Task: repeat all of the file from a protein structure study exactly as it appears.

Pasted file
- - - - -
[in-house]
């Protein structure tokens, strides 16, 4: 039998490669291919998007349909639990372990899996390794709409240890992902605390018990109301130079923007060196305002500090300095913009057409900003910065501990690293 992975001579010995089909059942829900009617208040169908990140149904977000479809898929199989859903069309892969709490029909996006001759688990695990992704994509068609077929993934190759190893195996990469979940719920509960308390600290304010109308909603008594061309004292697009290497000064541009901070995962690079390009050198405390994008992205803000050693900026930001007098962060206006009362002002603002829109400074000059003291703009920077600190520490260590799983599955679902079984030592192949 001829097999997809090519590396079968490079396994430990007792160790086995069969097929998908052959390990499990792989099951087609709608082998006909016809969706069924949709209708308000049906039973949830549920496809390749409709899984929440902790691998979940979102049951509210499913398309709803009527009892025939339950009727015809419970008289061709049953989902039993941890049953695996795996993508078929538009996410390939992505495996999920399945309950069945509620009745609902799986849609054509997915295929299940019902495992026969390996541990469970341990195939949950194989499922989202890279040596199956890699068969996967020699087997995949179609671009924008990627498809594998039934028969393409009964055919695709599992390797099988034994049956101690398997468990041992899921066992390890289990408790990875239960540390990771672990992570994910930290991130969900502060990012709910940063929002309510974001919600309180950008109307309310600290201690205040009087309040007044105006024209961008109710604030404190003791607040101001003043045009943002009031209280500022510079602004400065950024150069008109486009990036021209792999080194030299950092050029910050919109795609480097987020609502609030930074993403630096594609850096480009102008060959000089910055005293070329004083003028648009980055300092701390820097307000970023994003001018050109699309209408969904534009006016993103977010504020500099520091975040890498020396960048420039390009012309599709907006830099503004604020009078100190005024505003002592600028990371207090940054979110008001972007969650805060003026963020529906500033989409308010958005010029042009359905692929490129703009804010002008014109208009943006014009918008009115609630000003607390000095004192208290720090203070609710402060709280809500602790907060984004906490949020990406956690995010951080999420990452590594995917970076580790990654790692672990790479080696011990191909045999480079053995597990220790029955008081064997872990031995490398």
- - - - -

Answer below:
[in-house]
């Protein structure tokens, strides 16, 4: 039998490669291919998007349909639990372990899996390794709409240890992902605390018990109301130079923007060196305002500090300095913009057409900003910065501990690293 992975001579010995089909059942829900009617208040169908990140149904977000479809898929199989859903069309892969709490029909996006001759688990695990992704994509068609077929993934190759190893195996990469979940719920509960308390600290304010109308909603008594061309004292697009290497000064541009901070995962690079390009050198405390994008992205803000050693900026930001007098962060206006009362002002603002829109400074000059003291703009920077600190520490260590799983599955679902079984030592192949 001829097999997809090519590396079968490079396994430990007792160790086995069969097929998908052959390990499990792989099951087609709608082998006909016809969706069924949709209708308000049906039973949830549920496809390749409709899984929440902790691998979940979102049951509210499913398309709803009527009892025939339950009727015809419970008289061709049953989902039993941890049953695996795996993508078929538009996410390939992505495996999920399945309950069945509620009745609902799986849609054509997915295929299940019902495992026969390996541990469970341990195939949950194989499922989202890279040596199956890699068969996967020699087997995949179609671009924008990627498809594998039934028969393409009964055919695709599992390797099988034994049956101690398997468990041992899921066992390890289990408790990875239960540390990771672990992570994910930290991130969900502060990012709910940063929002309510974001919600309180950008109307309310600290201690205040009087309040007044105006024209961008109710604030404190003791607040101001003043045009943002009031209280500022510079602004400065950024150069008109486009990036021209792999080194030299950092050029910050919109795609480097987020609502609030930074993403630096594609850096480009102008060959000089910055005293070329004083003028648009980055300092701390820097307000970023994003001018050109699309209408969904534009006016993103977010504020500099520091975040890498020396960048420039390009012309599709907006830099503004604020009078100190005024505003002592600028990371207090940054979110008001972007969650805060003026963020529906500033989409308010958005010029042009359905692929490129703009804010002008014109208009943006014009918008009115609630000003607390000095004192208290720090203070609710402060709280809500602790907060984004906490949020990406956690995010951080999420990452590594995917970076580790990654790692672990790479080696011990191909045999480079053995597990220790029955008081064997872990031995490398």